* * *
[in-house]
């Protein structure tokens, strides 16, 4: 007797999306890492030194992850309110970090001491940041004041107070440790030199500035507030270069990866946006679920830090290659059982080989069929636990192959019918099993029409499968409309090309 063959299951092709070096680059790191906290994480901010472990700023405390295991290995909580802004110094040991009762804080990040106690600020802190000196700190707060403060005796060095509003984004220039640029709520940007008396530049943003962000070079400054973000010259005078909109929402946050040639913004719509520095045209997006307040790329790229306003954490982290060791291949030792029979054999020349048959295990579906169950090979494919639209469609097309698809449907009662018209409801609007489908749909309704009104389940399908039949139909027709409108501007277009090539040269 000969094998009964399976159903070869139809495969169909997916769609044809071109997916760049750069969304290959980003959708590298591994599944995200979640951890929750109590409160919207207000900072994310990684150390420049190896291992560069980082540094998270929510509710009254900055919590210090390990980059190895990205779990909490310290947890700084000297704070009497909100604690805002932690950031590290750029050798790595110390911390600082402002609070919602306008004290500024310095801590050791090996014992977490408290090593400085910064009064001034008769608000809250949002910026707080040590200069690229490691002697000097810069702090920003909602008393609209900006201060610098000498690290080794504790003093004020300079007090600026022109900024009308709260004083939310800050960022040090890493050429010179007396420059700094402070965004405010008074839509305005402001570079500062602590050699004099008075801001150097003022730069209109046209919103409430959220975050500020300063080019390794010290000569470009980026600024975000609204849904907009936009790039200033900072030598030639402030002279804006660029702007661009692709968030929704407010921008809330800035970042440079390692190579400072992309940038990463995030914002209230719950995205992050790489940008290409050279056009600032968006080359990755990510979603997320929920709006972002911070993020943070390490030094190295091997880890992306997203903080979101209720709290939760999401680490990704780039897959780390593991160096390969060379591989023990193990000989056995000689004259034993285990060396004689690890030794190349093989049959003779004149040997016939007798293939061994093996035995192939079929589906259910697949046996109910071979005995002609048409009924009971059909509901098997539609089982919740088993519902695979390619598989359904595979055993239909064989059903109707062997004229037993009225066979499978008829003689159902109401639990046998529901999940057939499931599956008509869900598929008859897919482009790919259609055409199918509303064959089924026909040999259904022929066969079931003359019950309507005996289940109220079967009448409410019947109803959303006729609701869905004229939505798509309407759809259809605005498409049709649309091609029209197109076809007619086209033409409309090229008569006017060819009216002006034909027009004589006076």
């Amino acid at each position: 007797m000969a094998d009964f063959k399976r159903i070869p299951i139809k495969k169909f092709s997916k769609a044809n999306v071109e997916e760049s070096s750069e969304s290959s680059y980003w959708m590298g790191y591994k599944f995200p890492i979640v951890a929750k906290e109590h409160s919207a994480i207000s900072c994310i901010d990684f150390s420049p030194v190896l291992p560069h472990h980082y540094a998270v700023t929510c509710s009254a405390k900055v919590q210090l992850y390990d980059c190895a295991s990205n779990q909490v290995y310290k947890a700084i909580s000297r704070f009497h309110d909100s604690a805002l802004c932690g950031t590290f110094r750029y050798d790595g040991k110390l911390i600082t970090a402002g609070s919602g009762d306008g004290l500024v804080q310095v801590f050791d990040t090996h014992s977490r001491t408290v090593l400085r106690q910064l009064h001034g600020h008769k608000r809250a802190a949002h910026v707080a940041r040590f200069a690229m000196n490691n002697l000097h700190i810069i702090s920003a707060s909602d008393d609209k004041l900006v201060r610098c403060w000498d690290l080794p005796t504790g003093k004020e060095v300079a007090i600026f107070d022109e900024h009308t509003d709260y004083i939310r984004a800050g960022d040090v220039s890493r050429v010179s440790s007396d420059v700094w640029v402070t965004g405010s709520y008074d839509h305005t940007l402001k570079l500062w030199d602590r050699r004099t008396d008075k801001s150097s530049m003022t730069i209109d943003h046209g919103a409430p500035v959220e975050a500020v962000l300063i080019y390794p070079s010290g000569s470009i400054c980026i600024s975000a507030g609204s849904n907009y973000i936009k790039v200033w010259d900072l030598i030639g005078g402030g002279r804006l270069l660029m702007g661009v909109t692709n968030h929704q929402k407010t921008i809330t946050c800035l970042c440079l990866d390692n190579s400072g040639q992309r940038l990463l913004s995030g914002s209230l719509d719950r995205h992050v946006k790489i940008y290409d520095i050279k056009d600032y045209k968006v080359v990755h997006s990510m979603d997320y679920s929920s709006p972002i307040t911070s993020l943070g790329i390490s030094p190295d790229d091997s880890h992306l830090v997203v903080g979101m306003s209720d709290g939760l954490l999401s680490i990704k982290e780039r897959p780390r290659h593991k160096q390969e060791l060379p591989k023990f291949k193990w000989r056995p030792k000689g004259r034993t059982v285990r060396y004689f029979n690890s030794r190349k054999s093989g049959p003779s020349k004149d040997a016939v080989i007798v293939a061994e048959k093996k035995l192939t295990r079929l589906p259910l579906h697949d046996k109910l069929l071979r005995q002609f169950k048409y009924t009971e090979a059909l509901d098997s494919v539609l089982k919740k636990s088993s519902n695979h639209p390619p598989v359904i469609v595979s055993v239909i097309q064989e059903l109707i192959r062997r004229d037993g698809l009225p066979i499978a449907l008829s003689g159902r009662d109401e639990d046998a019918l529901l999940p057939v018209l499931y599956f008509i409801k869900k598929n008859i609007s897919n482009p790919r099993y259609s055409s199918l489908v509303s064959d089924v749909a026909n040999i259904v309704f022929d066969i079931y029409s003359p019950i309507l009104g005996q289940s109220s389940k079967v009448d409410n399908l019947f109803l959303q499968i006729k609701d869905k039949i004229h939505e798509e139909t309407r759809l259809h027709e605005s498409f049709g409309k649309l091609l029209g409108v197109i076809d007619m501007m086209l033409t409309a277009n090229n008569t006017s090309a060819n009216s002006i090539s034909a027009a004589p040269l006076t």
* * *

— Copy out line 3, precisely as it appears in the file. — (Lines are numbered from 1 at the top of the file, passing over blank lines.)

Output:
């Amino acid at each position: 007797m000969a094998d009964f063959k399976r159903i070869p299951i139809k495969k169909f092709s997916k769609a044809n999306v071109e997916e760049s070096s750069e969304s290959s680059y980003w959708m590298g790191y591994k599944f995200p890492i979640v951890a929750k906290e109590h409160s919207a994480i207000s900072c994310i901010d990684f150390s420049p030194v190896l291992p560069h472990h980082y540094a998270v700023t929510c509710s009254a405390k900055v919590q210090l992850y390990d980059c190895a295991s990205n779990q909490v290995y310290k947890a700084i909580s000297r704070f009497h309110d909100s604690a805002l802004c932690g950031t590290f110094r750029y050798d790595g040991k110390l911390i600082t970090a402002g609070s919602g009762d306008g004290l500024v804080q310095v801590f050791d990040t090996h014992s977490r001491t408290v090593l400085r106690q910064l009064h001034g600020h008769k608000r809250a802190a949002h910026v707080a940041r040590f200069a690229m000196n490691n002697l000097h700190i810069i702090s920003a707060s909602d008393d609209k004041l900006v201060r610098c403060w000498d690290l080794p005796t504790g003093k004020e060095v300079a007090i600026f107070d022109e900024h009308t509003d709260y004083i939310r984004a800050g960022d040090v220039s890493r050429v010179s440790s007396d420059v700094w640029v402070t965004g405010s709520y008074d839509h305005t940007l402001k570079l500062w030199d602590r050699r004099t008396d008075k801001s150097s530049m003022t730069i209109d943003h046209g919103a409430p500035v959220e975050a500020v962000l300063i080019y390794p070079s010290g000569s470009i400054c980026i600024s975000a507030g609204s849904n907009y973000i936009k790039v200033w010259d900072l030598i030639g005078g402030g002279r804006l270069l660029m702007g661009v909109t692709n968030h929704q929402k407010t921008i809330t946050c800035l970042c440079l990866d390692n190579s400072g040639q992309r940038l990463l913004s995030g914002s209230l719509d719950r995205h992050v946006k790489i940008y290409d520095i050279k056009d600032y045209k968006v080359v990755h997006s990510m979603d997320y679920s929920s709006p972002i307040t911070s993020l943070g790329i390490s030094p190295d790229d091997s880890h992306l830090v997203v903080g979101m306003s209720d709290g939760l954490l999401s680490i990704k982290e780039r897959p780390r290659h593991k160096q390969e060791l060379p591989k023990f291949k193990w000989r056995p030792k000689g004259r034993t059982v285990r060396y004689f029979n690890s030794r190349k054999s093989g049959p003779s020349k004149d040997a016939v080989i007798v293939a061994e048959k093996k035995l192939t295990r079929l589906p259910l579906h697949d046996k109910l069929l071979r005995q002609f169950k048409y009924t009971e090979a059909l509901d098997s494919v539609l089982k919740k636990s088993s519902n695979h639209p390619p598989v359904i469609v595979s055993v239909i097309q064989e059903l109707i192959r062997r004229d037993g698809l009225p066979i499978a449907l008829s003689g159902r009662d109401e639990d046998a019918l529901l999940p057939v018209l499931y599956f008509i409801k869900k598929n008859i609007s897919n482009p790919r099993y259609s055409s199918l489908v509303s064959d089924v749909a026909n040999i259904v309704f022929d066969i079931y029409s003359p019950i309507l009104g005996q289940s109220s389940k079967v009448d409410n399908l019947f109803l959303q499968i006729k609701d869905k039949i004229h939505e798509e139909t309407r759809l259809h027709e605005s498409f049709g409309k649309l091609l029209g409108v197109i076809d007619m501007m086209l033409t409309a277009n090229n008569t006017s090309a060819n009216s002006i090539s034909a027009a004589p040269l006076t």